The Soul of Genius

John Snelling Popkin, Three Lectures on Liberal Education:

“The rules and observations of the rhetorical art are highly useful, if they are sound, to lead the mind to perceive and feel the inspirations of genius, and the corrections of judgment; and to show the correct, and check the perverted use of its own faculties. But it must not stop there. It must go to the fountains; it must learn of the original masters; it must peruse the great authors and there it must be nourished, and cherished, and replenished, invigorated, and stimulated to exert its own powers, and put forth its own productions. From them the laws of Rhetoric were first derived. This art was not first formed as a mould, in which their works might be cast. It may well assist to form the taste and direct the judgment of the aspirant. But it is not enough for him to have studied the art; he must also, and chiefly, find the materials and their use m the best authors, and in his own mind. And in these sources, with his art, he may by habit acquire both matter and form.

The soul of genius works its own way, and makes its own laws, and gives laws to others. It may be corrected; it may be improved. But, I imagine, it was hardly conscious to itself of half the principles and purposes, which are ascribed to it by the critical reader. Yet it had them, and it used them, and produced the effects, and sent them forth to the world, by the spontaneous operation of the .mysterious powers of the human mind. If the superiority of the earlier over the later poets, in point of genius, be justly asserted, one great cause may have been, that they wrought fervently in liberty and passion; but their successors labored humbly and timidly in chains and fetters under a severe dominion. Yet Homer was not the first of his line, but the acme of an ascending order of poets, as Olen, and Linus, and Orpheus, and others known and unknown. It is said, there were schools in his day, and chiefly schools of poetry, and he was a Master. Every palace of Homer, or of Homer’s kings, had its divine poet, θεῖος ἀοιδός; and Achilles in his tent and in his wrath sang the glories of men to his harp. The dawn and the morning precede the rising sun; and the light arose on the darkness of chaos, before the central orb shone forth from the heavens.”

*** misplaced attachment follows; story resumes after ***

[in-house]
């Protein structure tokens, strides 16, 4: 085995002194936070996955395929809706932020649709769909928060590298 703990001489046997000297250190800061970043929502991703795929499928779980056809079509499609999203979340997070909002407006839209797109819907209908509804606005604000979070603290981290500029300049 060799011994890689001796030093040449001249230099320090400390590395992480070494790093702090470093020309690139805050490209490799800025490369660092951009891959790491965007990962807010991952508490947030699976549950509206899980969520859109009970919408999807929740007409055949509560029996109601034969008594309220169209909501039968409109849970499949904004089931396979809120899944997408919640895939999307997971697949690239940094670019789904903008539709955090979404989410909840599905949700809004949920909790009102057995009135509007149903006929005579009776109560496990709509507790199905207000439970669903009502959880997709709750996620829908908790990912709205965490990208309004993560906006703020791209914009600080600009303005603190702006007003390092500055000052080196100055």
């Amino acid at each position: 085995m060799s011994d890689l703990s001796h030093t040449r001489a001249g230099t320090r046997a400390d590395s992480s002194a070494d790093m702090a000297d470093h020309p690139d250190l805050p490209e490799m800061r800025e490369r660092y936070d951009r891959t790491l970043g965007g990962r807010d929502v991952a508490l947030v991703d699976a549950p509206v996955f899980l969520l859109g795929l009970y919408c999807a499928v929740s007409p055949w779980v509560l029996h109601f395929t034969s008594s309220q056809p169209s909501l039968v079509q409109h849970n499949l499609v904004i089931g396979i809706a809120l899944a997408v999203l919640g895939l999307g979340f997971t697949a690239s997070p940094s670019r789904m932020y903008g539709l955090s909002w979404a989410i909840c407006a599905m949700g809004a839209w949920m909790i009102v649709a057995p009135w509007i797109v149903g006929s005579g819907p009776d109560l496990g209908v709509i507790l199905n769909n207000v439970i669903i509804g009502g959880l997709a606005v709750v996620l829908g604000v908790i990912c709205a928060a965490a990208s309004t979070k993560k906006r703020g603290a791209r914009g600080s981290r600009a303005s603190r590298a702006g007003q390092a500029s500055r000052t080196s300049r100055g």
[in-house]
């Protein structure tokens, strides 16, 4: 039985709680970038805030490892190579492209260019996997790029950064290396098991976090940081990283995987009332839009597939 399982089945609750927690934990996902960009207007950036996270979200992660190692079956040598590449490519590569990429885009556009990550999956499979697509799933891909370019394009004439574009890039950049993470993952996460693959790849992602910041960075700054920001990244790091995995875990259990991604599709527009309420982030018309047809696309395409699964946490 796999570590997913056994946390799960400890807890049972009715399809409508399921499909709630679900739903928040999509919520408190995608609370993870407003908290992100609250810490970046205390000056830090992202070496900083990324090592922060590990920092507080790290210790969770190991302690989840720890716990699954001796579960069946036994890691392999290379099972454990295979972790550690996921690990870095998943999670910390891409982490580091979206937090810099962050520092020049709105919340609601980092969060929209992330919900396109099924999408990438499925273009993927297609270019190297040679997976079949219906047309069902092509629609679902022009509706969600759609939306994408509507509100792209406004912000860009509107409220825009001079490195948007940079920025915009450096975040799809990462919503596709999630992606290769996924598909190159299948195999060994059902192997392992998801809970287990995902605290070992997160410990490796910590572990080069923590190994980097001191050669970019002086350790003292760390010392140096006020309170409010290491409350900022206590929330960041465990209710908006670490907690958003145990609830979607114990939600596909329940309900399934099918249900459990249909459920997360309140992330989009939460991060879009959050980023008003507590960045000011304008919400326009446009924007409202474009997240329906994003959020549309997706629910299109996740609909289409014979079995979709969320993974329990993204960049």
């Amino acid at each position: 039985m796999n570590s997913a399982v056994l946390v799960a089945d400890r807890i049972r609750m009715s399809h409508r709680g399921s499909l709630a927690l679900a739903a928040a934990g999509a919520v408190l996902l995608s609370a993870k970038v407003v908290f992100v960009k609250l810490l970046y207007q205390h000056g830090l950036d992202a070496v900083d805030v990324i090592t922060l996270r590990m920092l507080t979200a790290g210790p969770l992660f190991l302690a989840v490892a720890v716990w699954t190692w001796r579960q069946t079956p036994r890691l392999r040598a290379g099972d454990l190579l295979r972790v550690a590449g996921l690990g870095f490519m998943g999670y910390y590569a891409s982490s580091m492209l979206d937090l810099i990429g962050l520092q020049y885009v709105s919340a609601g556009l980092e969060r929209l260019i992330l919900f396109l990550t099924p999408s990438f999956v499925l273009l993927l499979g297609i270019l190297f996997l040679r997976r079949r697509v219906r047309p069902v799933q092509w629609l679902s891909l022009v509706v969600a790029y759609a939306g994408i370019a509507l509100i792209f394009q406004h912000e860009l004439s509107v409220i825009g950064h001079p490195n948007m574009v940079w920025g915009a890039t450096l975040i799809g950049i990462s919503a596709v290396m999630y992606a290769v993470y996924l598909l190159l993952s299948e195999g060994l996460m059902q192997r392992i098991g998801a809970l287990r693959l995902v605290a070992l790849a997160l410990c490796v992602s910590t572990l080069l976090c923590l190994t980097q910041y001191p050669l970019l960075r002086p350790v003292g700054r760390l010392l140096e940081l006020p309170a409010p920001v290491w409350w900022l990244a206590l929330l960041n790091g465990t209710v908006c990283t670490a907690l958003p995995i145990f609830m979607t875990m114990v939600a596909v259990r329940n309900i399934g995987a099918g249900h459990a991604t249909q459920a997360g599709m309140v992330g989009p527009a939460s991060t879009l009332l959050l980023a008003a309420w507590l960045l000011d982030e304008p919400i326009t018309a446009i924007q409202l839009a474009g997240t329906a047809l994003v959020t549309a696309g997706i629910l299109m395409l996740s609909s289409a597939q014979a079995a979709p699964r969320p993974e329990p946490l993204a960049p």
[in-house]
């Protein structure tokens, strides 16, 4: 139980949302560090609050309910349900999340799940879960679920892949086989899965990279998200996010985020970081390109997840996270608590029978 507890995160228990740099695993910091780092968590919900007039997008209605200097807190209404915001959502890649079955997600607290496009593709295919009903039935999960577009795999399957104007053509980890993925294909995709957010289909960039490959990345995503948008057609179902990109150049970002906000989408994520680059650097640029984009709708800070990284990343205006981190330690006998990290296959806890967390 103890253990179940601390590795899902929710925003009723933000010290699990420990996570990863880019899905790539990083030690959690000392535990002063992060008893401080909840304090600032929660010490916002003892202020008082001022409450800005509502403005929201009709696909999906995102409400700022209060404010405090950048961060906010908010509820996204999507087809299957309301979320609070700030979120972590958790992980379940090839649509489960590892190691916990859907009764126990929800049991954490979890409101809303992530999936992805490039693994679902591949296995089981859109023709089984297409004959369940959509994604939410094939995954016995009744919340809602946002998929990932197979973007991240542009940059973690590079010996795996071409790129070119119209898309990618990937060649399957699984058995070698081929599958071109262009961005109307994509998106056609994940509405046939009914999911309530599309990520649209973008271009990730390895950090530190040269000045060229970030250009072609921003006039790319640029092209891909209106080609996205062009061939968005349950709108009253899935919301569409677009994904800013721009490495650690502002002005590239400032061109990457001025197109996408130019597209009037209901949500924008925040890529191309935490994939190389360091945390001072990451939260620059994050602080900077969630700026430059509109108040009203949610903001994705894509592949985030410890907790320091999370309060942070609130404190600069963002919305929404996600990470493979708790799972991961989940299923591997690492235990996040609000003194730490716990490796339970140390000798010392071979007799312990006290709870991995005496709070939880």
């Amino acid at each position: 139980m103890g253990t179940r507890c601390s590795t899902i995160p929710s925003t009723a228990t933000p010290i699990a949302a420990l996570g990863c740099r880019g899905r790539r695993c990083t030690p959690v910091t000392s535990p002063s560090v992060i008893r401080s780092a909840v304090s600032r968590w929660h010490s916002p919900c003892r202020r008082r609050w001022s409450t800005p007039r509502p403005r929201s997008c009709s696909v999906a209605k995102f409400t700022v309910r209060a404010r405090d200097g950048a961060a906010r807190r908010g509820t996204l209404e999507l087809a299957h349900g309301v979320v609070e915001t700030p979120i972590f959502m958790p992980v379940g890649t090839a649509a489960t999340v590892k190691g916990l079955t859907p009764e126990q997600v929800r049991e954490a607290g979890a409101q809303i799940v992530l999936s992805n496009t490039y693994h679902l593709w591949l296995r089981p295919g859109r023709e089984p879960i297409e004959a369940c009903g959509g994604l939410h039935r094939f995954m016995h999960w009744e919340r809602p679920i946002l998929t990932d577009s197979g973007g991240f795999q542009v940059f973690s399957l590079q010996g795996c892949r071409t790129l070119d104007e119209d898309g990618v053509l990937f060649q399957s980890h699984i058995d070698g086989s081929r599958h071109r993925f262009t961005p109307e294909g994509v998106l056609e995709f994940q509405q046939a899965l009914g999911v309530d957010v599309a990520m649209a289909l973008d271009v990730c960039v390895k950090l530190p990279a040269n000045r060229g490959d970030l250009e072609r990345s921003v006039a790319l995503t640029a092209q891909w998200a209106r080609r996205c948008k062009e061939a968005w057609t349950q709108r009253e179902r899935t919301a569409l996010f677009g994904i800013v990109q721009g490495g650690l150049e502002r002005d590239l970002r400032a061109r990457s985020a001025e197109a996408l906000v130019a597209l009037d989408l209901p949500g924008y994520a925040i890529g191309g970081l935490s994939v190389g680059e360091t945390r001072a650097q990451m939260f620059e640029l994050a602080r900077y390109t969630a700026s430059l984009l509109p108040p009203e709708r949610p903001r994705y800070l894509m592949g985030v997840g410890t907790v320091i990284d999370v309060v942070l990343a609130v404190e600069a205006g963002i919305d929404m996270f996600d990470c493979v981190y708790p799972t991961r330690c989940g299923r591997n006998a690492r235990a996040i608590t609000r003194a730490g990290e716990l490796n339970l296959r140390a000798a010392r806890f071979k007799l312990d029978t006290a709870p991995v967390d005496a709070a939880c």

Porphyry’s Royal name and Fabulous Style

Eunapius, Lives of the Philosophers 4.19

“Although some philosophers conceal their teachings in obscure phrase, just as poets hide theirs in myth, Porphyry praised clarity as a cure-all, and because he had sampled it in his own experience, he inscribed it in his work and brought it back to daylight.”

τῶν δὲ φιλοσόφων τὰ ἀπόρρητα καλυπτόντων ἀσαφείᾳ, καθάπερ τῶν ποιητῶν τοῖς μύθοις, ὁ Πορφύριος τὸ φάρμακον τῆς σαφηνείας ἐπαινέσας καὶ διὰ πείρας γευσάμενος, ὑπόμνημα γράψας εἰς φῶς ἤγαγεν.

Eunapius, Lives of the Philosophers 4.55-4.56

Porphyry

“Porphyry’s birthplace was Tyre—the first city of the ancient Phoenicians—and his forebears were not men of low status. He received a fitting education and  advanced so far and gained so much that when he became a student of Longinus, he was even an adornment to his teacher in a short time.  At that time, Longinus was a kind of living library or a mobile museum. He was tasked with editing ancient authors, as many others before him had been, like Dionysius the Karian who was the most famous of them all. In his Syrian town, Porphyry was at first called Malkhos, a word that can mean king. It was Longinus who named him Porphyry, changing his name to the emblem of royal raiment.”